First check whether you have fulfilled the intention of the assignment . Look again at the instruction sheet, and revise your work to be sure you can say yes to these questions:
- Have you performed the kind of thinking the assignment sheet asked for (e.g., analyse, argue, compare, explore)
- Have you written the genre of document called for (e.g., book review, critique, personal response, field notes, research report, lab report, essay)?
- Have you used concepts and methods of reasoning discussed in the course? Don’t be shy of using theoretical terms from the course. Also beware of just retelling stories or listing information. Looking at your topic sentences in sequence will show what kinds of ideas you have emphasized. (See our handout on Developing Coherent Paragraphs.)
- Have you given adequate evidence for your argument or interpretation? Be sure that the reader knows why and how your ideas are important. A quick way of checking is to note where your paragraphs go after their topic sentences. Watch out for repetitions of general ideas-look for progression into detailed reasoning, usually including source referencing.
Then look at overall organization . It’s worthwhile to print out everything so that you can view the entire document. Then consider these questions, and revise to get the answers you want:
- Does your introduction make clear where the rest of the paper is headed? If the paper is argument-based, you will likely use a thesis statement. Research papers often start with a statement of the research question. (Ask a clear-headed roommate or other friend to give you a prediction of what he or she expects after reading only the first few paragraphs of your paper. Don’t accept a vague answer.)
- Is each section in the right place to fulfil your purpose? (It might help to make a reverse outline: take the key idea from each paragraph or section and set it down in a list so you can see the logical structure of what you’ve written. Does it hang together? Is it all necessary? What’s missing? Revise to fill in gaps and take out irrelevant material.)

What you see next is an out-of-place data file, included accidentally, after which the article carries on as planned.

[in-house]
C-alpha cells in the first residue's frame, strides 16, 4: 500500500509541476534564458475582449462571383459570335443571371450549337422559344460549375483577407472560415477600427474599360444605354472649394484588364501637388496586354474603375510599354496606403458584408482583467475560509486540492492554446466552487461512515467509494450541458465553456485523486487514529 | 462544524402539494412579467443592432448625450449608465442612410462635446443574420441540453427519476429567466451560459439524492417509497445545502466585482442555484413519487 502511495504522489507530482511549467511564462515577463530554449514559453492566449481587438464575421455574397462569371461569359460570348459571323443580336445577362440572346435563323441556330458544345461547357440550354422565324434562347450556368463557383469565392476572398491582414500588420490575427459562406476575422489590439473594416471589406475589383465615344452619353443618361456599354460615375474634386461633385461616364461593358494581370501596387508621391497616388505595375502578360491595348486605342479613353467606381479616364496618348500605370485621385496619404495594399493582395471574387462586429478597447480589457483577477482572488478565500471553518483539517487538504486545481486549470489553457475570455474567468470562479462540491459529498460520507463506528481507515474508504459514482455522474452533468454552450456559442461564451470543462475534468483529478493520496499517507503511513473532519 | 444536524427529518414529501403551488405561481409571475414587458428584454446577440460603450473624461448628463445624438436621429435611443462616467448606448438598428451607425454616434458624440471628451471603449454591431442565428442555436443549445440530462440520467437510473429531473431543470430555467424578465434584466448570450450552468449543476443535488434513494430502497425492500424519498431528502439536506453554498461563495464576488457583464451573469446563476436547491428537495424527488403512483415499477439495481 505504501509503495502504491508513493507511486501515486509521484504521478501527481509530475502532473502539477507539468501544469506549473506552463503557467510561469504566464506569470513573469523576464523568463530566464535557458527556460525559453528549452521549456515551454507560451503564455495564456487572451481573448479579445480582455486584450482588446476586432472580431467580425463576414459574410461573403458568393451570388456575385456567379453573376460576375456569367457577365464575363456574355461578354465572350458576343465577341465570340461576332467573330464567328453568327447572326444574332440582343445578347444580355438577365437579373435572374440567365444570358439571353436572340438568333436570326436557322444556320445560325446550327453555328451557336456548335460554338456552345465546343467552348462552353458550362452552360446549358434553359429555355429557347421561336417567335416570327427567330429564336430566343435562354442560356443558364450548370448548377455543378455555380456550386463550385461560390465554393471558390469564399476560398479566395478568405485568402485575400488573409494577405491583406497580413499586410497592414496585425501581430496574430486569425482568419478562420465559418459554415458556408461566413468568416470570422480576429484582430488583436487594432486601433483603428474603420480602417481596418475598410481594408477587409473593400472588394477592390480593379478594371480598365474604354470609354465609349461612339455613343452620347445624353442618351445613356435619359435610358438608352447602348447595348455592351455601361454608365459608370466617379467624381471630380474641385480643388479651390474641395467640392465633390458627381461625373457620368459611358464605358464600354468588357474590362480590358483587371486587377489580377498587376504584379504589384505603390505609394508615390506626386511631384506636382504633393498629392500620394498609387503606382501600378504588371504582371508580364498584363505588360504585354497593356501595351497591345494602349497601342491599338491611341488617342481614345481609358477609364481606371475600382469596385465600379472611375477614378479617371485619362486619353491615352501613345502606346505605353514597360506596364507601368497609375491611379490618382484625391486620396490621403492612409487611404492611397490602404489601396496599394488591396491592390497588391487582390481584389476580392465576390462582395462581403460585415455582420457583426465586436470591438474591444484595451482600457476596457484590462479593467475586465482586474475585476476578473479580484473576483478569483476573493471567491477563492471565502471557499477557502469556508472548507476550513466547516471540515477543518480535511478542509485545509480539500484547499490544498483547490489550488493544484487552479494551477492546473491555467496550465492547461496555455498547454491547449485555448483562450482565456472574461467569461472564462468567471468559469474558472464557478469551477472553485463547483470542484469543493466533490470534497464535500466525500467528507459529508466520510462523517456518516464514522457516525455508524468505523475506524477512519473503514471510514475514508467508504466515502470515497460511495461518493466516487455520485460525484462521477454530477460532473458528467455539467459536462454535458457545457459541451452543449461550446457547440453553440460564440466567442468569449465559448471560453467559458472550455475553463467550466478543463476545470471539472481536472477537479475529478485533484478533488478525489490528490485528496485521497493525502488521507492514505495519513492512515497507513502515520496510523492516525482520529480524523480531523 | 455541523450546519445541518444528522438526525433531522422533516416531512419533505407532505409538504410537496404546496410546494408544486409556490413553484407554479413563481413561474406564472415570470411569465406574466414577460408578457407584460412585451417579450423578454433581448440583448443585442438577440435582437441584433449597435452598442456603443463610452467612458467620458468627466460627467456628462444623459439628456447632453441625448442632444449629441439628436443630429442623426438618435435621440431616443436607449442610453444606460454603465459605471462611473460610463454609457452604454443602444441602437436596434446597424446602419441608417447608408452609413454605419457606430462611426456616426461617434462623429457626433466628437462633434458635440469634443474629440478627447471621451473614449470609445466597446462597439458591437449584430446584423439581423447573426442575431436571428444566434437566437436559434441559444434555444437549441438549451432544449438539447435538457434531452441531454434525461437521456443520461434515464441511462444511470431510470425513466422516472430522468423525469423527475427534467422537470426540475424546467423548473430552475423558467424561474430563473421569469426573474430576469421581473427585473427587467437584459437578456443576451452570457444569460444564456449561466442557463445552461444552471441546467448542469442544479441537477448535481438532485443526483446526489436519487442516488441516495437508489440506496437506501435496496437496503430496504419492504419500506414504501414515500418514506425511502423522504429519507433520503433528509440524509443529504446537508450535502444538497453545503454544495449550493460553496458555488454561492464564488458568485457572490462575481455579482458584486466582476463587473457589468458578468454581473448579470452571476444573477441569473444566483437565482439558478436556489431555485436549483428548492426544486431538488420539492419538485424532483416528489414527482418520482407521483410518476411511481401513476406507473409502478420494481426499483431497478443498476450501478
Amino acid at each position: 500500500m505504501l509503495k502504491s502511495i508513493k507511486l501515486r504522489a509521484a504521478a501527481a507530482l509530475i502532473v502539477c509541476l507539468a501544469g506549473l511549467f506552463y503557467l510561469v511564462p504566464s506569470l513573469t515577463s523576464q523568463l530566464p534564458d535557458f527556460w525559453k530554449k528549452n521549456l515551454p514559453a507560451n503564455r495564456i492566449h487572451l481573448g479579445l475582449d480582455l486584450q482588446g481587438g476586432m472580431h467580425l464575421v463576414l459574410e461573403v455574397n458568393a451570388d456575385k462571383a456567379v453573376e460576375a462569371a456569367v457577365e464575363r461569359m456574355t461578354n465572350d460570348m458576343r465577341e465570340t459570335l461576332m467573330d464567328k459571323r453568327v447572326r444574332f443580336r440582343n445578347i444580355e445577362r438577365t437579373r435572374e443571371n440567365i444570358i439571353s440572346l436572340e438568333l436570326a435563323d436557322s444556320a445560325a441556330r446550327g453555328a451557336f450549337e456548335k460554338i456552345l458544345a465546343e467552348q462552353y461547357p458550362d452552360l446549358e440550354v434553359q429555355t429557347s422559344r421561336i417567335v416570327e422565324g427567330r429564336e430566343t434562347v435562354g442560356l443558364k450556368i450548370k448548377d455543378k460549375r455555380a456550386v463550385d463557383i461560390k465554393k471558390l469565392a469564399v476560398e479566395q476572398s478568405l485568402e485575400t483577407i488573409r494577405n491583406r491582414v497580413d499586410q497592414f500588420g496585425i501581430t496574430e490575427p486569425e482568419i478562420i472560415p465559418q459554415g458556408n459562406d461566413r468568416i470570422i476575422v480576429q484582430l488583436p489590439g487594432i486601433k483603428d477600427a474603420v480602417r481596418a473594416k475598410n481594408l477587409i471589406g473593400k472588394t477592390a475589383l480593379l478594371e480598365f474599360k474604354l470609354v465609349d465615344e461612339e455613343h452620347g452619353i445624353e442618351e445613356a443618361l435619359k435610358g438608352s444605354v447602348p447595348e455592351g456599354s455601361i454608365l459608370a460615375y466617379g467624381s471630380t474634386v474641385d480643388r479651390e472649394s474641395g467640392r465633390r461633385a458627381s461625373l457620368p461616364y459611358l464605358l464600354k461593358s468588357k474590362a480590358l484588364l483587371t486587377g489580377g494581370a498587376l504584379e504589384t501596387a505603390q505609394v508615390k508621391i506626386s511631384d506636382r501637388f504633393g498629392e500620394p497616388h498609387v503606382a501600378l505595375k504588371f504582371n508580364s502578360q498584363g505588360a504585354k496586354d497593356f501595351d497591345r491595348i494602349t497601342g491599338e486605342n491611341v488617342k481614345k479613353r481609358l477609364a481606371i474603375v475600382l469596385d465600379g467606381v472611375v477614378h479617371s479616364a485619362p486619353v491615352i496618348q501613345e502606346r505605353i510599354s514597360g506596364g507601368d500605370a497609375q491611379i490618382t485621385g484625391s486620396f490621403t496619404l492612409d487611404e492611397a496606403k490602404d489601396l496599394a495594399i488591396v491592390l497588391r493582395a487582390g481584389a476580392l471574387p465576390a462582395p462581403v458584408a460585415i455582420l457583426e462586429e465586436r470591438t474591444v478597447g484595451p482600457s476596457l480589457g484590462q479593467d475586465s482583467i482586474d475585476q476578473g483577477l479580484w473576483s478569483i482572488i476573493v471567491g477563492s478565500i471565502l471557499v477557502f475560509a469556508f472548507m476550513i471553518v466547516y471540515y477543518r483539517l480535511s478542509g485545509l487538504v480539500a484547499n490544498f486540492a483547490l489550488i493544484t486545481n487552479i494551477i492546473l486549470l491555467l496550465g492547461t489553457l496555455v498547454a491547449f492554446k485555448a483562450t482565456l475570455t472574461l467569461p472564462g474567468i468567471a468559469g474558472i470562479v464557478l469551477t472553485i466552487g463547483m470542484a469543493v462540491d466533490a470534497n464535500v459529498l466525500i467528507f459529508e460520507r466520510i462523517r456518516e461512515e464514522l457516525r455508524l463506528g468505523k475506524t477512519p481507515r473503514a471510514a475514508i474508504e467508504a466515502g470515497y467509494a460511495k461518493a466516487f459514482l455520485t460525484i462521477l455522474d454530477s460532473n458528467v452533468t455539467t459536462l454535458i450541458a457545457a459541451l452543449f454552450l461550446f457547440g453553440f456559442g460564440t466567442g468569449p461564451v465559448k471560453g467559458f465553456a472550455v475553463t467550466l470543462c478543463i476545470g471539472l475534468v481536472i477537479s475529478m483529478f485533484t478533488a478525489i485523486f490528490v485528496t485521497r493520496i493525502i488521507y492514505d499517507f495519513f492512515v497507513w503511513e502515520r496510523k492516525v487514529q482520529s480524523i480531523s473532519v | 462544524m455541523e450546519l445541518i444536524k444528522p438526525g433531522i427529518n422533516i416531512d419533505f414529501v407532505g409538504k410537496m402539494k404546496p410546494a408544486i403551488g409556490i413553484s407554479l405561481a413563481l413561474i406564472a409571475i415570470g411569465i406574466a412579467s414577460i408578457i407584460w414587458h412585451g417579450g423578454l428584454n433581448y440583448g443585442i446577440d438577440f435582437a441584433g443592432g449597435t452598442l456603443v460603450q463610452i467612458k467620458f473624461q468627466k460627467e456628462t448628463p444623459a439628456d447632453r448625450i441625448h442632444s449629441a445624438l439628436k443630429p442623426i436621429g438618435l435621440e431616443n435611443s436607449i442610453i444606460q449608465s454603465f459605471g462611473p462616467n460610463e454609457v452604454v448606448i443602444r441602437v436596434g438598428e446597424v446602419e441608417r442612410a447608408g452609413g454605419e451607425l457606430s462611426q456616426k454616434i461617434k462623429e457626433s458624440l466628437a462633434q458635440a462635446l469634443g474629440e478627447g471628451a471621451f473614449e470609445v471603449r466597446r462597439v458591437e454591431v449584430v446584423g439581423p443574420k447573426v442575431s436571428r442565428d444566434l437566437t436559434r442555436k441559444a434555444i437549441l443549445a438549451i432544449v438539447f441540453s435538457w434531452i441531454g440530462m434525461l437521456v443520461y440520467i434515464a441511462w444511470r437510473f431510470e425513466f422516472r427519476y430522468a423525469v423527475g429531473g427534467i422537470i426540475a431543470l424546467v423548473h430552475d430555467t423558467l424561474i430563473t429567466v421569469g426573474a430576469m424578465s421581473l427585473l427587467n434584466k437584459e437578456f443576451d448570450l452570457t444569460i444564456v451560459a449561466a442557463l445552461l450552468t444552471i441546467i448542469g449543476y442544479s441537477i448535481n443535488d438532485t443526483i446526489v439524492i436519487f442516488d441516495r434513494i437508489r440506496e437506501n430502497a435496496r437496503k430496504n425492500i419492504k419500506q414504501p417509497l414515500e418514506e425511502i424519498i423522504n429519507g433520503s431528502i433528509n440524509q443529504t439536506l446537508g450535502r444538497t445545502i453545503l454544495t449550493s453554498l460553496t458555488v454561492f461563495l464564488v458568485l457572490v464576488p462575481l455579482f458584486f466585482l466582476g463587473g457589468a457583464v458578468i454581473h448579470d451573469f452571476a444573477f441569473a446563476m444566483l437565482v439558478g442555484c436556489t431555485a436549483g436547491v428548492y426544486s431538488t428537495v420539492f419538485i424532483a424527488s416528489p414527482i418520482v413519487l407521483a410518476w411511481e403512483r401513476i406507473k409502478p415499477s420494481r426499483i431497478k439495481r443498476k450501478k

- Have you drawn connections between the sections? (Look again at your topic sentences to see if they link back to what has just been said as well as looking forward to the next point. Find ways to draw ideas together explicitly. Use logical statements, not just a sprinkling of connecting words.)
- Would a person reading your conclusion know what question you had asked and how you had arrived at your answer? (Again, ask for a real paraphrase.)
Now polish and edit your style by moving to smaller matters such as word choice, sentence structure, grammar, punctuation, and spelling. You may already have passages that you know need further work. This is where you can use computer programs (with care) and reference material such as handbooks and handouts. Here are some tips
- Read passages aloud to see if you have achieved the emphasis you want. Look for places to use short sentences to draw attention to key ideas, questions, or argumentative statements. If you can’t read a sentence all the way through with expression, try cutting it into two or more.